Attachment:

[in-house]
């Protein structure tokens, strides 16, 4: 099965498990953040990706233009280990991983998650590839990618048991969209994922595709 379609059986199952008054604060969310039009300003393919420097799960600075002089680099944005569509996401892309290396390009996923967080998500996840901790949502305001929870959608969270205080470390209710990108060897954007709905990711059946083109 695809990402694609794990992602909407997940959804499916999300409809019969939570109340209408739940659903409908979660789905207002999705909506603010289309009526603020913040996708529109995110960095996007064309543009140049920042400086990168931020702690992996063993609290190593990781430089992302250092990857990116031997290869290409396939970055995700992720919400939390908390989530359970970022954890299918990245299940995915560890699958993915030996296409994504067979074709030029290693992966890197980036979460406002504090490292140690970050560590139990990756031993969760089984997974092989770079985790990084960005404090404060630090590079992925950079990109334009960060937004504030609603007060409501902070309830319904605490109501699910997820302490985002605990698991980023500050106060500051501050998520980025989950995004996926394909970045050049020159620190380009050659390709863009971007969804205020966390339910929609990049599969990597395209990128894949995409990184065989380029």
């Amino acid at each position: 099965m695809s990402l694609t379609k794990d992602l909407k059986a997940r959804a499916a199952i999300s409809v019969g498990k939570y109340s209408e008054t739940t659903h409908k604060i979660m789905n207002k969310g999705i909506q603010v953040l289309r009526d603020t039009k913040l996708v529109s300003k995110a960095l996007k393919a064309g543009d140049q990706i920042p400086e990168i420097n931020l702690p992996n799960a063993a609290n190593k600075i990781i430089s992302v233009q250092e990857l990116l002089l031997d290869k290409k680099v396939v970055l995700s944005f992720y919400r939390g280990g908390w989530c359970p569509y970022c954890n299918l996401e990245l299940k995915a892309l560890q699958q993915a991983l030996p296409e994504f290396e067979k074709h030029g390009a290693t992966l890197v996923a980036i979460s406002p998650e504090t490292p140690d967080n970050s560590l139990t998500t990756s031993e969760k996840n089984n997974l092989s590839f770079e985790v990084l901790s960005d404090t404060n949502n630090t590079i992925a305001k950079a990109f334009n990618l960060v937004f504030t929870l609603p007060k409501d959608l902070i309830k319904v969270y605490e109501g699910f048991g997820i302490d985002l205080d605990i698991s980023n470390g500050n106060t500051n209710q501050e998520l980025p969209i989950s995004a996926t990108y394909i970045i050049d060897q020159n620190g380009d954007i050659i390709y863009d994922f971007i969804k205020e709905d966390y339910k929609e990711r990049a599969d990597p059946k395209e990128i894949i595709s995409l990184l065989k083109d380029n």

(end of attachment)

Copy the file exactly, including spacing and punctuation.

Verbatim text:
[in-house]
């Protein structure tokens, strides 16, 4: 099965498990953040990706233009280990991983998650590839990618048991969209994922595709 379609059986199952008054604060969310039009300003393919420097799960600075002089680099944005569509996401892309290396390009996923967080998500996840901790949502305001929870959608969270205080470390209710990108060897954007709905990711059946083109 695809990402694609794990992602909407997940959804499916999300409809019969939570109340209408739940659903409908979660789905207002999705909506603010289309009526603020913040996708529109995110960095996007064309543009140049920042400086990168931020702690992996063993609290190593990781430089992302250092990857990116031997290869290409396939970055995700992720919400939390908390989530359970970022954890299918990245299940995915560890699958993915030996296409994504067979074709030029290693992966890197980036979460406002504090490292140690970050560590139990990756031993969760089984997974092989770079985790990084960005404090404060630090590079992925950079990109334009960060937004504030609603007060409501902070309830319904605490109501699910997820302490985002605990698991980023500050106060500051501050998520980025989950995004996926394909970045050049020159620190380009050659390709863009971007969804205020966390339910929609990049599969990597395209990128894949995409990184065989380029």
């Amino acid at each position: 099965m695809s990402l694609t379609k794990d992602l909407k059986a997940r959804a499916a199952i999300s409809v019969g498990k939570y109340s209408e008054t739940t659903h409908k604060i979660m789905n207002k969310g999705i909506q603010v953040l289309r009526d603020t039009k913040l996708v529109s300003k995110a960095l996007k393919a064309g543009d140049q990706i920042p400086e990168i420097n931020l702690p992996n799960a063993a609290n190593k600075i990781i430089s992302v233009q250092e990857l990116l002089l031997d290869k290409k680099v396939v970055l995700s944005f992720y919400r939390g280990g908390w989530c359970p569509y970022c954890n299918l996401e990245l299940k995915a892309l560890q699958q993915a991983l030996p296409e994504f290396e067979k074709h030029g390009a290693t992966l890197v996923a980036i979460s406002p998650e504090t490292p140690d967080n970050s560590l139990t998500t990756s031993e969760k996840n089984n997974l092989s590839f770079e985790v990084l901790s960005d404090t404060n949502n630090t590079i992925a305001k950079a990109f334009n990618l960060v937004f504030t929870l609603p007060k409501d959608l902070i309830k319904v969270y605490e109501g699910f048991g997820i302490d985002l205080d605990i698991s980023n470390g500050n106060t500051n209710q501050e998520l980025p969209i989950s995004a996926t990108y394909i970045i050049d060897q020159n620190g380009d954007i050659i390709y863009d994922f971007i969804k205020e709905d966390y339910k929609e990711r990049a599969d990597p059946k395209e990128i894949i595709s995409l990184l065989k083109d380029n």